Stateside

Arts & Culture
6:01 pm
Thu December 6, 2012

Stateside: Detroit's Tashmoo Biergarten offers European take on beer drinking

Tashmoo in Detroit is an open-air beer garden
tashmoodetroit.com

There is beer to be consumed outdoors in Detroit.

Michigan Radio's Ellen Kortesoja provided a sonic document of Detroit's Tashmoo Biergarten.

Listen to Kortesoja's piece in the podcast above.

Arts & Culture
4:35 pm
Thu December 6, 2012

Stateside: Detroit firefighters documented in "BURN"

"BURN" opens in the Detroit area tomorrow at the AMC20 in Livonia and Forum30 in Sterling Heights
detroitfirefilm.org

Firefighter Walter Harris was killed in 2008 while attempting to put out a blazing abandoned building.

The headlines surrounding Harris’s death caught the attention of Tom Putnam and Brenna Sanchez.

Both filmmakers agreed a story deserved to be told about Harris and other Detroit firefighters.  

“Tom and I knew there was a story here that hadn’t been told about firefighters,” said Sanchez.

The story manifested into the new film, "BURN."

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Politics & Government
4:00 pm
Thu December 6, 2012

Stateside: The politics behind right-to-work

By law in Michigan, workers in unionized work places are required to pay union dues. There's an option to not be part of the union, but an "agency fee" still has to be paid. That covers the cost of the union's collective bargaining and grievance handling.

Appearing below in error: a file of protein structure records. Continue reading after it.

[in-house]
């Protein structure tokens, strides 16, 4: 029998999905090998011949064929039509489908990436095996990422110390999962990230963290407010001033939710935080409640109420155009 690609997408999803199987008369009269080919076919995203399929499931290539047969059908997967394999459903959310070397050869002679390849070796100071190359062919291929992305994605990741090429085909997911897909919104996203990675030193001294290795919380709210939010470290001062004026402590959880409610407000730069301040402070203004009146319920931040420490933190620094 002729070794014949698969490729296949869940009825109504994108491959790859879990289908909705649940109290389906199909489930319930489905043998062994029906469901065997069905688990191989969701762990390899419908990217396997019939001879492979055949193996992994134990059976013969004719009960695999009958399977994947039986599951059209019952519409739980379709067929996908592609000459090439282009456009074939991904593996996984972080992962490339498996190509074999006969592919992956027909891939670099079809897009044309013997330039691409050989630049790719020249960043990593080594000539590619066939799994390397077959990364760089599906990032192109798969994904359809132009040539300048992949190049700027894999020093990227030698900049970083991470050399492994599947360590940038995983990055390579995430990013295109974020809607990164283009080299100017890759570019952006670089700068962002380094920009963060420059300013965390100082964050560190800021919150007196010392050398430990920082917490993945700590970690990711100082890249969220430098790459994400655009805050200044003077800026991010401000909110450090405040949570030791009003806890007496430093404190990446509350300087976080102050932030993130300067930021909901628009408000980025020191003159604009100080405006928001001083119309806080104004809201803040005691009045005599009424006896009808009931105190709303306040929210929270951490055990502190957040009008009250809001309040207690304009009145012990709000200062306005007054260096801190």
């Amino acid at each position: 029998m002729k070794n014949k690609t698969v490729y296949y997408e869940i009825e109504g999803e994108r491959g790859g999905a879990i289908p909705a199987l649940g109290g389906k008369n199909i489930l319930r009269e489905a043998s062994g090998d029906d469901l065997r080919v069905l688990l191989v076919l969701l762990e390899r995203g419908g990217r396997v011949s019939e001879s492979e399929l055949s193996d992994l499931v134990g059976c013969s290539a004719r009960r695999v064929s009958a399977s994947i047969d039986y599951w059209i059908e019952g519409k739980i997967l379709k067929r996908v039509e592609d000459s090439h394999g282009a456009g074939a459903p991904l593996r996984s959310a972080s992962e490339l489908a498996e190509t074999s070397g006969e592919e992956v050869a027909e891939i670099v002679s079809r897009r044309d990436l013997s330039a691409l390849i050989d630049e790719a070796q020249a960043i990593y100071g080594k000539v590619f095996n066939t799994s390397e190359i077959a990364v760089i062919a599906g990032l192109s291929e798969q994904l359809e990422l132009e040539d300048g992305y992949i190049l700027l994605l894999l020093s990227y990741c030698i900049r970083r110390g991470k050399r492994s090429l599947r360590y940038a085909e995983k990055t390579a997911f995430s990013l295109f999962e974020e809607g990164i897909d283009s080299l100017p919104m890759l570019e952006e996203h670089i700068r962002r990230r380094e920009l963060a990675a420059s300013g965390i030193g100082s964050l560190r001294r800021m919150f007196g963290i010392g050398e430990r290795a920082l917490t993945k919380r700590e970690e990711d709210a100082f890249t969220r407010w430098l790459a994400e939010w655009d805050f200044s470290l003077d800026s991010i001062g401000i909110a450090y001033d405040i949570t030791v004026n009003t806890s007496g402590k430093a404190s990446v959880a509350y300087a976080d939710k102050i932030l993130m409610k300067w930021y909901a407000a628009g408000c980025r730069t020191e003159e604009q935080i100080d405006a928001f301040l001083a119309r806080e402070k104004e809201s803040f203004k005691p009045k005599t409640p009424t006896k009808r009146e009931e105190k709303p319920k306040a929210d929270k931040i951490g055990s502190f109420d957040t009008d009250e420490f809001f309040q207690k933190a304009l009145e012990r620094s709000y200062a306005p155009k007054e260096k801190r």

user "Dmitri" Beljan Flickr

Stateside with Cynthia Canty's Executive Producer Zoe Clark and MPRN’s Rick Pluta discussed the politics behind the right-to-work issue.

Governor Snyder announced today that right-to-work bills will be placed in the state’s Legislature.

This means that union membership would be voluntary in Michigan.

"Stateside with Cynthia Canty" Executive Producer Zoe Clark and MPRN’s Rick Pluta discussed the politics behind this issue.

Here is what they had to say:

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Politics & Government
5:30 pm
Wed December 5, 2012

Stateside for Wednesday, December 5, 2012

Stateside for Wednesday, December 5, 2012

On today's show, we addressed changes to adoption law in Michigan.

Michigan Radio's Lester Graham told Cyndy about a Michigan House bill that could have a momentous impact on faith-based adoptions.

As the prospect of a Chapter 9 Bankruptcy looms over Detroit, many are wondering what will become of the city.

We spoke with freelance writer Mickie Maynard and Daniel Howes of the Detroit News about restructuring the city and those who run it.

What is behind one's decision to buy a car? We spoke with Michael Bernacchi about creating a brand's image.

And finally, Michael Federspiel, executive director of the Little Traverse Historical Society and history professor at Central Michigan University spoke with Cyndy about the Pure Michigan of the past.

Economy
5:23 pm
Wed December 5, 2012

Stateside: What would a Detroit bankruptcy bring?

A Chapter 9 Bankruptcy could present possible restructuring options for Detroit
John F. Martin Creative Commons

As the prospect of a Chapter 9 Bankruptcy looms over Detroit, many are wondering what will become of the city.

We spoke with Forbes.com contributor Micki Maynard and the Detroit News' Daniel Howes about restructuring the city and those who run it.